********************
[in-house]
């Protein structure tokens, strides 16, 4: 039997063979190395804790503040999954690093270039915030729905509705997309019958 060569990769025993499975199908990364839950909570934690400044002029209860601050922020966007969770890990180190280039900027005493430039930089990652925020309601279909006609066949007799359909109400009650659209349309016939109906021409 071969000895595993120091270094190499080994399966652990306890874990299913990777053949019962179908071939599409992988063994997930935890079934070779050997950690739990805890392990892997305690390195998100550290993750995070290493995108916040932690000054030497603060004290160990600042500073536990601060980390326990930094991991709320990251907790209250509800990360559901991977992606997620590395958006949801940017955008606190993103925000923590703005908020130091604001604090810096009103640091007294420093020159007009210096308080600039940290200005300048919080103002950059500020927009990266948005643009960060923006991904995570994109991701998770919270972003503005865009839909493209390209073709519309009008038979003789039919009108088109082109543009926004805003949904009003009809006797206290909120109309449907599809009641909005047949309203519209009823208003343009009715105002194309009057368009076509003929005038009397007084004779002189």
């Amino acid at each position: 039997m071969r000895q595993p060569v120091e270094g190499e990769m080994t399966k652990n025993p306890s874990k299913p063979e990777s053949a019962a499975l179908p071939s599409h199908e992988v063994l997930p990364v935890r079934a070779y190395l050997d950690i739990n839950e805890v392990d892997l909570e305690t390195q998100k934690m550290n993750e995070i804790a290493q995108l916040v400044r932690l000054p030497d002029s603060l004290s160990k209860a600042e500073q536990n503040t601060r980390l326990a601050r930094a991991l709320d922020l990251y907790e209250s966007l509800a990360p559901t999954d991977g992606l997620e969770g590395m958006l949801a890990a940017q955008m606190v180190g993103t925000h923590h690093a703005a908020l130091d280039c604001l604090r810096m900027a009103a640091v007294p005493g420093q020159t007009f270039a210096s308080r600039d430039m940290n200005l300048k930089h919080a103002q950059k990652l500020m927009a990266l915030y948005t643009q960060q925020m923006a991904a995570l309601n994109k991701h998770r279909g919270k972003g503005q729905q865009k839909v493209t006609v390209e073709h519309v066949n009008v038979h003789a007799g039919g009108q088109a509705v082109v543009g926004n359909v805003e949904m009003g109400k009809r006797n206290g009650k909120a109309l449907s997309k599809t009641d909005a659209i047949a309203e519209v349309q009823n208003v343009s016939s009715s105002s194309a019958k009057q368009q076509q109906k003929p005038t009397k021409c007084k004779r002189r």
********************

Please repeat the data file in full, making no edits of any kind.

[in-house]
């Protein structure tokens, strides 16, 4: 039997063979190395804790503040999954690093270039915030729905509705997309019958 060569990769025993499975199908990364839950909570934690400044002029209860601050922020966007969770890990180190280039900027005493430039930089990652925020309601279909006609066949007799359909109400009650659209349309016939109906021409 071969000895595993120091270094190499080994399966652990306890874990299913990777053949019962179908071939599409992988063994997930935890079934070779050997950690739990805890392990892997305690390195998100550290993750995070290493995108916040932690000054030497603060004290160990600042500073536990601060980390326990930094991991709320990251907790209250509800990360559901991977992606997620590395958006949801940017955008606190993103925000923590703005908020130091604001604090810096009103640091007294420093020159007009210096308080600039940290200005300048919080103002950059500020927009990266948005643009960060923006991904995570994109991701998770919270972003503005865009839909493209390209073709519309009008038979003789039919009108088109082109543009926004805003949904009003009809006797206290909120109309449907599809009641909005047949309203519209009823208003343009009715105002194309009057368009076509003929005038009397007084004779002189």
């Amino acid at each position: 039997m071969r000895q595993p060569v120091e270094g190499e990769m080994t399966k652990n025993p306890s874990k299913p063979e990777s053949a019962a499975l179908p071939s599409h199908e992988v063994l997930p990364v935890r079934a070779y190395l050997d950690i739990n839950e805890v392990d892997l909570e305690t390195q998100k934690m550290n993750e995070i804790a290493q995108l916040v400044r932690l000054p030497d002029s603060l004290s160990k209860a600042e500073q536990n503040t601060r980390l326990a601050r930094a991991l709320d922020l990251y907790e209250s966007l509800a990360p559901t999954d991977g992606l997620e969770g590395m958006l949801a890990a940017q955008m606190v180190g993103t925000h923590h690093a703005a908020l130091d280039c604001l604090r810096m900027a009103a640091v007294p005493g420093q020159t007009f270039a210096s308080r600039d430039m940290n200005l300048k930089h919080a103002q950059k990652l500020m927009a990266l915030y948005t643009q960060q925020m923006a991904a995570l309601n994109k991701h998770r279909g919270k972003g503005q729905q865009k839909v493209t006609v390209e073709h519309v066949n009008v038979h003789a007799g039919g009108q088109a509705v082109v543009g926004n359909v805003e949904m009003g109400k009809r006797n206290g009650k909120a109309l449907s997309k599809t009641d909005a659209i047949a309203e519209v349309q009823n208003v343009s016939s009715s105002s194309a019958k009057q368009q076509q109906k003929p005038t009397k021409c007084k004779r002189r």